If you're lucky enough to be growing your own, you know that tomato season is almost over. For this reason you should get yourself to Boneyard Bistro in Sherman Oaks for the last few weeks of their seasonal tomato salad. With a beer uncanny in its pairing power, this is the perfect last hurrah for summer produce.
Slices of locally-sourced tomato are mortared together with goat cheese into a tower with a nest of herbs perched on top. Truffle vinaigrette adds earthy robustness and the char on grilled bread reminds you that you're in a house of barbecue. Saison du Buff is brewed with parsley, sage, rosemary and thyme, which might appeal to a certain pair of folk singers, but is unusual beer to the rest of us.
This is a true example of beer and food improving each other. A beer that is intensely herbaceous and overbearing on its own is teased out by sweet tomato. Creamy goat cheese is lightened by a dry, well-carbonated swig. The pairing is so natural you can't help but assume the brewers were under the influence of late summer tomatoes when they came up with the recipe.
After the salad you would be remiss not to anchor your meal with a few hickory-smoked pork ribs with chipotle glaze. Pair with Duchesse de Bourgogne and the beer will actually become drinkable.
Heirloom tomato salad at Boneyard Bistro. Red, green, yellow tomatoes with goat cheese, herb salad, and truffle-sherry vinaigrette.
Saison du Buff 7.7% abv, Saison/ Farmhouse ale from collaboration between Stone Brewing Co. (Escondido,) Dogfish Head (Delaware,) Victory Brewing (Pennsylvania.)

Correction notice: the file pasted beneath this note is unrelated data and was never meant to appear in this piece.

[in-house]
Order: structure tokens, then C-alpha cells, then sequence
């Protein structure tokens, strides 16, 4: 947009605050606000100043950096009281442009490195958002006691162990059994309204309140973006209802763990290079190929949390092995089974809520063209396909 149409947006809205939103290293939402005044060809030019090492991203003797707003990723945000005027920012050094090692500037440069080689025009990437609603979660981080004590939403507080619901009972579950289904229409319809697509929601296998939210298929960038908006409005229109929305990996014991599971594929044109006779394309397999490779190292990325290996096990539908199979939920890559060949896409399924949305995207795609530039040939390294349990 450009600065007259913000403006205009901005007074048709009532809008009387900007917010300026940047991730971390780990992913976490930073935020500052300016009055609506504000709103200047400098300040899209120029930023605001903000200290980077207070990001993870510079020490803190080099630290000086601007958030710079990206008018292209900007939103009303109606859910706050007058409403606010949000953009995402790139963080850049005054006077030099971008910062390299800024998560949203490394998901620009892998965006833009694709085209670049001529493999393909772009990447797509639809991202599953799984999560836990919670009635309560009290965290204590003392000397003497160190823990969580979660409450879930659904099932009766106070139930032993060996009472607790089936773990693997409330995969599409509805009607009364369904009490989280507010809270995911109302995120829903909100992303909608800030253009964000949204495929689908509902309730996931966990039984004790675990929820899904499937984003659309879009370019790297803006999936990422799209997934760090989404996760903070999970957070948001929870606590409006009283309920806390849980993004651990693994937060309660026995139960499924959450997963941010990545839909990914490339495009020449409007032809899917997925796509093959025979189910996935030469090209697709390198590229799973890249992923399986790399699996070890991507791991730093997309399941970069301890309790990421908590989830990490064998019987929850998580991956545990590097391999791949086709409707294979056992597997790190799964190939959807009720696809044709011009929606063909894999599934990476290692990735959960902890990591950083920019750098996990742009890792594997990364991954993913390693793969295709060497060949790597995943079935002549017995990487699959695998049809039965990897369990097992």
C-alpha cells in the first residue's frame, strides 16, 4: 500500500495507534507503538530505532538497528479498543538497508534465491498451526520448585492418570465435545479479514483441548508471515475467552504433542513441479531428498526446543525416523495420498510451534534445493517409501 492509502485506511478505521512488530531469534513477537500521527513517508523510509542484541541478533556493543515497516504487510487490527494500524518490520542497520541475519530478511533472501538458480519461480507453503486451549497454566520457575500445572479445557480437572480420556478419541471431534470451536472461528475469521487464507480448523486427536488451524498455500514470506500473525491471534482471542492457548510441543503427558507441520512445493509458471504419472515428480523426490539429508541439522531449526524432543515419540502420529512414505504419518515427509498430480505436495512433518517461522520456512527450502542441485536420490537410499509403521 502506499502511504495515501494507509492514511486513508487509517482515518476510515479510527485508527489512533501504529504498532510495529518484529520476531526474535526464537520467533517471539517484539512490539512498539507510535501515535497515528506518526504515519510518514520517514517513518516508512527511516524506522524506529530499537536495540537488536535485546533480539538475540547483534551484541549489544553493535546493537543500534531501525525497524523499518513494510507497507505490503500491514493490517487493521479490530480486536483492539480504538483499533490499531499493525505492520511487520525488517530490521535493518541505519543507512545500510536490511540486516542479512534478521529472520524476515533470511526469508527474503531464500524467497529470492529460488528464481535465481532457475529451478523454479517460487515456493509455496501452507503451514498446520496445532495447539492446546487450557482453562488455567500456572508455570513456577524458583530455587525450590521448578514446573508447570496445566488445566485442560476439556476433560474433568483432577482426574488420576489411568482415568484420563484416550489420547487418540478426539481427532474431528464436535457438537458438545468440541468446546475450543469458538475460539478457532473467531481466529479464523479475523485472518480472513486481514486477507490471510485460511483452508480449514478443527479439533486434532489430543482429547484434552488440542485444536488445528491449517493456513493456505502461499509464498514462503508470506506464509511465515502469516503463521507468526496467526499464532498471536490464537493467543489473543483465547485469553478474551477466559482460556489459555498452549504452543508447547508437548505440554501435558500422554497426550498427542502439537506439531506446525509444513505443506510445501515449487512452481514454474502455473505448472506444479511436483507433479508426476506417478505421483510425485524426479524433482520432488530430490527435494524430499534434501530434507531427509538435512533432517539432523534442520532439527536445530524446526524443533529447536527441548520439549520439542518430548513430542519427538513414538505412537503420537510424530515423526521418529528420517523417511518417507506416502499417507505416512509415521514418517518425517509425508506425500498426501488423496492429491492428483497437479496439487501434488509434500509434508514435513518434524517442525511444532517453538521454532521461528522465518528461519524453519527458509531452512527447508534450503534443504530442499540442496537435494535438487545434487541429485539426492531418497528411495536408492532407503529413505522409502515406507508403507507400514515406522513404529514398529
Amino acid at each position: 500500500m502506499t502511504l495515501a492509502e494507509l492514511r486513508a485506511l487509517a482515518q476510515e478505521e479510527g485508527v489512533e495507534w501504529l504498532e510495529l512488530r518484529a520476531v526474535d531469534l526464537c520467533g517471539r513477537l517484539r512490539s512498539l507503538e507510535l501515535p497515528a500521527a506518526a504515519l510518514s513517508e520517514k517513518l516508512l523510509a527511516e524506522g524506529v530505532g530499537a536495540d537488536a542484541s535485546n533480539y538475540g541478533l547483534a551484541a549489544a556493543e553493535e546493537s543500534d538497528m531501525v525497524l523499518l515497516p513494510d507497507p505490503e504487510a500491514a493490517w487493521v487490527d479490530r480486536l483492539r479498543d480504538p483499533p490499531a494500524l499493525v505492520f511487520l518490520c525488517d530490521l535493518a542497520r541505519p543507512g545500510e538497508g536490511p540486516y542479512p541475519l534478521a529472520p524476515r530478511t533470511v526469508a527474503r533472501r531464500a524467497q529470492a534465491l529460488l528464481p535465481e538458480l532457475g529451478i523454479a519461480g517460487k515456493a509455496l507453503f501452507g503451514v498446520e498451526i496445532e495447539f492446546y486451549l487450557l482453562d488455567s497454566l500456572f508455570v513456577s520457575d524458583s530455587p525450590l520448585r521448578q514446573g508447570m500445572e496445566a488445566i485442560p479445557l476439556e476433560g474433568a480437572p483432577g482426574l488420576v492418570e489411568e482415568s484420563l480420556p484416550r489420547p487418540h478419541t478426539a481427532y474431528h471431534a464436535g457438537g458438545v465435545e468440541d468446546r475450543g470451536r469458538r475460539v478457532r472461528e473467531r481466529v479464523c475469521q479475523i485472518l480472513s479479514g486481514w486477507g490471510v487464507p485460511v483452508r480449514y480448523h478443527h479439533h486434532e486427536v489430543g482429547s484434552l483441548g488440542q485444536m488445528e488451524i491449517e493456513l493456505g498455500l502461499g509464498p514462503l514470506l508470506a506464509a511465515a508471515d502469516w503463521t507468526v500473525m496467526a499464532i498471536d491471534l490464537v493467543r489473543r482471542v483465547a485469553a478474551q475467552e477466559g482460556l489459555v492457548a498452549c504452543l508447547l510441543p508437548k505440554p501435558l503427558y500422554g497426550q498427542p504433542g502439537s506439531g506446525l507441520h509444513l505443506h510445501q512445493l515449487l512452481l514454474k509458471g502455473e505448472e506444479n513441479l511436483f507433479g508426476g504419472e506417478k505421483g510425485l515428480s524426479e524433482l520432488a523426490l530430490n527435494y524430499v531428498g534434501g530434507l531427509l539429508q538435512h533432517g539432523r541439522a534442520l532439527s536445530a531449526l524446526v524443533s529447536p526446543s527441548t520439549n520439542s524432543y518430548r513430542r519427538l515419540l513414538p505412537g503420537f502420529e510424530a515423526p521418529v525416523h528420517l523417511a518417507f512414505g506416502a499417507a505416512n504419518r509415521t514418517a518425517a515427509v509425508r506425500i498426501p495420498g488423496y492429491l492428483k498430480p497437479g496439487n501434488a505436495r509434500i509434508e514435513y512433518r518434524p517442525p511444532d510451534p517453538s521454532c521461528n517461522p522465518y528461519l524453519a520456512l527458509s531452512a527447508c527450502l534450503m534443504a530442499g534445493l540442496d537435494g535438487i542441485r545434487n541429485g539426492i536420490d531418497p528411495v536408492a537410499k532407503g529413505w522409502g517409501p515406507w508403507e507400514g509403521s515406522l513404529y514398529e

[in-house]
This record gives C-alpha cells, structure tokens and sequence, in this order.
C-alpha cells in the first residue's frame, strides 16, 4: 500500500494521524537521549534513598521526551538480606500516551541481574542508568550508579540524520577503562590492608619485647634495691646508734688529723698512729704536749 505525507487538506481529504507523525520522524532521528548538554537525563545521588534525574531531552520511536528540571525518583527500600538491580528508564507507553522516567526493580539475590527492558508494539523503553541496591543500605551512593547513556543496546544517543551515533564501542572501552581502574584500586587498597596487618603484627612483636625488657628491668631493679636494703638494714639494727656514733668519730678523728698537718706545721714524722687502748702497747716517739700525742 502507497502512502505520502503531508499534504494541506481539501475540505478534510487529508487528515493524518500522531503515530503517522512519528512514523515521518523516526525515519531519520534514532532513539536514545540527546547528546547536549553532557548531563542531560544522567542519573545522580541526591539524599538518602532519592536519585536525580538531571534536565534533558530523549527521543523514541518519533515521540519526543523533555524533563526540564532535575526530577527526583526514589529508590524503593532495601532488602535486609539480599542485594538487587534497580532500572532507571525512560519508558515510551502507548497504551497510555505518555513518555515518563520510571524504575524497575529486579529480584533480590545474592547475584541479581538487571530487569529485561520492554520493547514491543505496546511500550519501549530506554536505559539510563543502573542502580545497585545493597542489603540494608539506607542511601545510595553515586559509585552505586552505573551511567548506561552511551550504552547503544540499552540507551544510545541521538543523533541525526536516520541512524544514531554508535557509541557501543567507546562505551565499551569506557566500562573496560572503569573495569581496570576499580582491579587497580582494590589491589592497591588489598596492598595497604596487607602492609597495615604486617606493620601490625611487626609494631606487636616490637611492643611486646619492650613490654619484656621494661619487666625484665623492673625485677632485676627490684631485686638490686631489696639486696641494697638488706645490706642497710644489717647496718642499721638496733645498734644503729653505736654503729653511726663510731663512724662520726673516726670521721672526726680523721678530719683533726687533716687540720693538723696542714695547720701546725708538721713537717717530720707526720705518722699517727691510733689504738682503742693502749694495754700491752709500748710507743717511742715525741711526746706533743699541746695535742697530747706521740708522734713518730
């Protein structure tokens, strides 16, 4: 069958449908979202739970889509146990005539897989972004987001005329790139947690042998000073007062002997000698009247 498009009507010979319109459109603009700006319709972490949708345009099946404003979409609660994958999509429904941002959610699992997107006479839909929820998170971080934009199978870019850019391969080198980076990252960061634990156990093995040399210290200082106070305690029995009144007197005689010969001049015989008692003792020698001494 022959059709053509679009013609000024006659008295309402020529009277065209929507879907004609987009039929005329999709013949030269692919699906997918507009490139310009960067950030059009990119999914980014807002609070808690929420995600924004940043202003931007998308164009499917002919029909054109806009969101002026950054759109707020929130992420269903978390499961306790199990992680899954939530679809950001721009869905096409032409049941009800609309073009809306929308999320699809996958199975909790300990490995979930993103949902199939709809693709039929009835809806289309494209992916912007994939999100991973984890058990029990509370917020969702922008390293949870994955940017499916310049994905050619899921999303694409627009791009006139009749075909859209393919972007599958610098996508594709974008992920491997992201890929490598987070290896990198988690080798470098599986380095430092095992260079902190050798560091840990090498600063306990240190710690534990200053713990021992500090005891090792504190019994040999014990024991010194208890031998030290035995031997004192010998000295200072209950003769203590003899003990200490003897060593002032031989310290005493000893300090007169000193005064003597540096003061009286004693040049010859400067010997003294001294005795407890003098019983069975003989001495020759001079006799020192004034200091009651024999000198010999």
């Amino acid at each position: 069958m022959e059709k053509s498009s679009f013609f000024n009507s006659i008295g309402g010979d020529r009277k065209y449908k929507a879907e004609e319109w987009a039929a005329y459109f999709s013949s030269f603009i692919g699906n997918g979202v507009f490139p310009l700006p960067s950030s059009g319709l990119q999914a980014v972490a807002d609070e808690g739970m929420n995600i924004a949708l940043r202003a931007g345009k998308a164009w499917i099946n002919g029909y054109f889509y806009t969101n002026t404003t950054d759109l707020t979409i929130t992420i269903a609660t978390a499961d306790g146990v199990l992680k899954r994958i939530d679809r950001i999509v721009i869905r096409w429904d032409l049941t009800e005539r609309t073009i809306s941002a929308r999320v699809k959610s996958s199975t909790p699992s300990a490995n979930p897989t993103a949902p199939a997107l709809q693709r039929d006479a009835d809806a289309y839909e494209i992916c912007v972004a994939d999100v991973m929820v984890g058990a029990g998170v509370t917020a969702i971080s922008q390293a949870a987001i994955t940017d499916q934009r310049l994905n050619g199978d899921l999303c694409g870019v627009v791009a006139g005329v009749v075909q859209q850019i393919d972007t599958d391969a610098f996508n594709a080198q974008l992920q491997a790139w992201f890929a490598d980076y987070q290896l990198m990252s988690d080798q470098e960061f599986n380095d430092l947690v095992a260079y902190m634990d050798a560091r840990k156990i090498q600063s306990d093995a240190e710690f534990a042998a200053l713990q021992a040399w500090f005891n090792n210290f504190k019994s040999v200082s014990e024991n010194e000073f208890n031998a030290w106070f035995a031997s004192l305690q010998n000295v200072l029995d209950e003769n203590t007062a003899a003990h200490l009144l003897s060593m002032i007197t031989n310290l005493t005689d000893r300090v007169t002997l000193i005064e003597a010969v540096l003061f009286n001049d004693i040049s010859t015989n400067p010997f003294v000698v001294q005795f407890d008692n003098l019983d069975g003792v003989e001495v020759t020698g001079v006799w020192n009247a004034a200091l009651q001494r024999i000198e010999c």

Flavor equality. The Saison is brewed with herbs and the salad features a melange of herbs; both complement the bright sweetness of tomato. The mouthfeel of food and beer work off each other: The juicy tomato and the creamy goat cheese are complemented by the dry, effervescent beer.
Why It Works:
Boneyard Bistro Bar Manager Rory Snipes recommends the pairing, “it works as like for like: the subtle tang in the beer mimics the goat cheese in the salad. For the same reasons that an herb salad works with the tomatoes, an herbal beer makes perfect sense. Though light enough in flavor for the tomato to stand out, the beer is strong enough as to not be overwhelmed by the vinaigrette.”
“The Saxo [strong pale ale, 8% abv.] from Brasserie Caracole, works well with the salad,” says Snipes. “Rather than employing the herbal qualities in the beer to compliment it, Saxo's minty/ herbal hop profile is drawn out by the fresh herbs which the salad is garnished with — maintaining a bright freshness in contrast to the richness of the truffle sherry vinaigrette.”
Want more Squid Ink? Follow us on Twitter or like us on Facebook. Erika Bolden writes of her compulsive beer and food habit at The Weblog and @Erikabolden.